After learning the change management skills covered in this course, I would have approached this
transition much differently. It was clear that there was a good opportunity for me by staying
employed with the company and taking on a new challenge. However, it was also very clear that the
questions and expectations It should’ve been outlined before formally changing roles were not
important to leadership despite my persistence in asking. If I were to undergo the same change today,
I would see the red flags as something that would foreshadow my experience with this leadership
team. A lack of communication and undefined expectations were the norm for how this team operated
and I was quickly taken advantage of and overworked as someone willing to learn and eager to grow.
The skills I found most relevant from this course that work on applying going forward are
understanding your audience's needs and communicating honestly to build trust. The course scenario
was a strong example of how employee engagement will decline when employees feel like outsiders,
disconnected from the purpose and value they provide to the organization. As I progress in my
leadership journey, prioritize working to understand my audience and communicate according to their
needs to provide a sense of awareness and inclusion.
One instance of change that I remember quite often was when I was a safety lead at a chemical plant,
and we needed to get employees onboard to change the way they reported safety incidents and
alerting for potential ones. We ended up having meetings to communicating this change, trainings on
how to put these safety measurements in the system and following up with concerns employees may
have had. Based on the skills covered in this course I would have chosen to collect more data on how
employees were reporting these safety issues and be able to present the findings better along with
getting more people to participate in the change. I believe using data, following up, and really
communicating why changes need to happen is skills that I will be using in my personal and
professional life. I will be applying these by learning new ways to collect data and communicate
efficiently without wasting words that are not necessary. This class has definitely taught me a lot
about organizational change and how much goes into making it successful. Over the course of teiterm
I was given a promotion at work and it forced me to use a lot of the concepts that we covered here to
make some much needed changes in my department. Although I am nowhere near done, I've found
that communication and transparancy have been my biggest go to's. I would in a union shop which in
itself is a unique situation because employees are paid and incentivized based on a negotiated
contract I have found ways to motivate my team and enstill a sense of pride for what they do despite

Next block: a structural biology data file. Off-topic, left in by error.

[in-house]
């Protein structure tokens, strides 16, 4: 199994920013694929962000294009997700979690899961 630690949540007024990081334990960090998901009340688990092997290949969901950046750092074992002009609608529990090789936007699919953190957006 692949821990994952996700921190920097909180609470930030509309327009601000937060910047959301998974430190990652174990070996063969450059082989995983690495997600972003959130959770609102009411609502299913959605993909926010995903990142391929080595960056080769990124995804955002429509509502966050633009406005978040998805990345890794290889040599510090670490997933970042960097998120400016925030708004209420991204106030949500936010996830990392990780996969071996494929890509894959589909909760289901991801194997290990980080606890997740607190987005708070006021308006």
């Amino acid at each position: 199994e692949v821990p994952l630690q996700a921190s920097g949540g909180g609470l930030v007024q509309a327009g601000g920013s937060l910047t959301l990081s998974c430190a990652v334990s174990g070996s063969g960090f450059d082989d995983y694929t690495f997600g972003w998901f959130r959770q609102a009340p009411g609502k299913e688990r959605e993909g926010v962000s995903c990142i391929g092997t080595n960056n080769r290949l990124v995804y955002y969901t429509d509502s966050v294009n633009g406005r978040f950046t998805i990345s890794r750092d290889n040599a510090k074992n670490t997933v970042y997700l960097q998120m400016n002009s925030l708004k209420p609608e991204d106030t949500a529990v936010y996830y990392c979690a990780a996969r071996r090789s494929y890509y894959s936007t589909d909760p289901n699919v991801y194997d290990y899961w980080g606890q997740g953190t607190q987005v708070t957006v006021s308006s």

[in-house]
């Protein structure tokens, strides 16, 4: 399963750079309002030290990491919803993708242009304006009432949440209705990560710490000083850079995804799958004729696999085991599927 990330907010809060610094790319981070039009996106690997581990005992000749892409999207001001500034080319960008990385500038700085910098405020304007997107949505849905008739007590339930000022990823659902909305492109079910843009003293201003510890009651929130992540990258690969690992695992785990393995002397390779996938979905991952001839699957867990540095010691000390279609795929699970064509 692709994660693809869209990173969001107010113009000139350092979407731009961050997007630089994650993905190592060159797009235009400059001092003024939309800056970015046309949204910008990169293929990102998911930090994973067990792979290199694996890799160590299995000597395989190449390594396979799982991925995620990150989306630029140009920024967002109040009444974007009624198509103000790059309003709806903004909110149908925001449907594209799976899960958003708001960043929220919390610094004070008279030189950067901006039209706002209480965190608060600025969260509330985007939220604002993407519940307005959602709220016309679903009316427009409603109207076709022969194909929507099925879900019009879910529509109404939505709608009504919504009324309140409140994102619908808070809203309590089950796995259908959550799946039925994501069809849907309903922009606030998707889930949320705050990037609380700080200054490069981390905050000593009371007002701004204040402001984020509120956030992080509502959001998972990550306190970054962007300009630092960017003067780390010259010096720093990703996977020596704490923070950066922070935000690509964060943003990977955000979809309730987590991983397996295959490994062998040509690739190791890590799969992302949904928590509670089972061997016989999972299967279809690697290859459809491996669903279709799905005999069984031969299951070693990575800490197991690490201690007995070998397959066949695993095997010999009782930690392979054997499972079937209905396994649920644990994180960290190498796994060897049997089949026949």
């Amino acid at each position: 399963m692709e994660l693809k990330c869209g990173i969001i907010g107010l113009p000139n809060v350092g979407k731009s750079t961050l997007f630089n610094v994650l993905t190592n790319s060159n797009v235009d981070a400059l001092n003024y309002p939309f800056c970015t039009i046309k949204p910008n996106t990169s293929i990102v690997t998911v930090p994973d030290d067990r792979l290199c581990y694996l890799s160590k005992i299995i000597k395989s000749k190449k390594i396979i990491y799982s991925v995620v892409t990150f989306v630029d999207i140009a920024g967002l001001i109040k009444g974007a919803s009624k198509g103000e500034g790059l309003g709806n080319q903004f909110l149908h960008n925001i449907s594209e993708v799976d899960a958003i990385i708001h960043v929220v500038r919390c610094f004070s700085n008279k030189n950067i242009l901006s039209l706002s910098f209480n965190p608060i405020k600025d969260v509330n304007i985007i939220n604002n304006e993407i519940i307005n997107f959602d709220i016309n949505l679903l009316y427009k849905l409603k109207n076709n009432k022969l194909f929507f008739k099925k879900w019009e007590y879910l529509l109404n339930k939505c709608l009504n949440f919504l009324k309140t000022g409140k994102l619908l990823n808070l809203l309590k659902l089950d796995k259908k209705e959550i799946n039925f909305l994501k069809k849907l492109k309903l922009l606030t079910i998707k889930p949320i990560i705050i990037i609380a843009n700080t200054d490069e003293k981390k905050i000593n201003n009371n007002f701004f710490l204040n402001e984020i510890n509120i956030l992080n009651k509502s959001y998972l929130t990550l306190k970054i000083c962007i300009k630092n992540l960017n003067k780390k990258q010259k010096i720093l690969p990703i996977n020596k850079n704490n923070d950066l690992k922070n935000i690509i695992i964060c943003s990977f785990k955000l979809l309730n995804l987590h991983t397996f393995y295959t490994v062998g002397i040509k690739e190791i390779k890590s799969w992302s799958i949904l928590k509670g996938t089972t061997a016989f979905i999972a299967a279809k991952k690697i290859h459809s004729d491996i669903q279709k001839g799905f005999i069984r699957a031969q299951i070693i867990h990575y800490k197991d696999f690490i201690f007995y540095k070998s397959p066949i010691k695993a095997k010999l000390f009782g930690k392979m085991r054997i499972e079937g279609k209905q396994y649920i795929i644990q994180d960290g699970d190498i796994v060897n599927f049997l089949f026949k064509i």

the money tied to their jobs,
I wanted to bring up one example where I was responsible for change that I mentioned in the final
project. I was a company commander for roughly 120 Soldiers and had been dealt with massive
changes within the leadership. Practically everyone that was in a leadership role had only been in
position for a few months, many of the leaders left as it was their time. Luckily, many of the Soldiers
did not like the previous leadership style so we were able to enact new changes quickly. One of our
biggest concerns was our attrition, many Soldiers wanted to leave the organization due to their
experience at this unit. We quickly took time to talk with the Soldiers, conducting sensing sessions
and surveys. We were lucky that many Soldiers were open and honest on their feedback.
Though we couldn’t get everyone to stay, we were able to convince many that their experience at this
unit was specific and that other units are not the same. Many of my subordinate leaders were able to
teach and mentor their Soldiers for promotion and advancement. Looking back, the different
approach I would have used is to include more people (from other organizations) to assist. This
would have helped communicate to the Soldiers their capabilities and possibly get them interested in
other areas.
The most memorable skill I found was implementing and understanding the Five Practices of
Exemplary Leadership (Lewis, et al., 2021). I think these practices are important for self-
development in personal and professional life. At times, it is a challenge to enable and encourage
others to act as opposed to getting the job done myself, I have realized as I move up, my role is to
think strategically and help impact change on subordinate leaders.
this class has shown me how important it is to have strong leadership personnel in charge of change.
This leads to a large growth in employees and the organization. One major takeaway that I got from
the class is how important change can be when it affects employees. The use of employees in change
management is crucial in how well the changes can be implemented.
d d d d d I worked for an organization that started to implement a new inventory tracking system that
is used to order, manage, and develop shopping patterns based on the demographic. When the
company started to implement the change, my department was the initial start and the organization
wanted to see how well it worked. This initial start leads to resistance from my team due to the
changes being drastic and a new process. My initial thought was to start and learn as much as I could
so that I can assist and help others in my area to incorporate the new changes. For the next couple of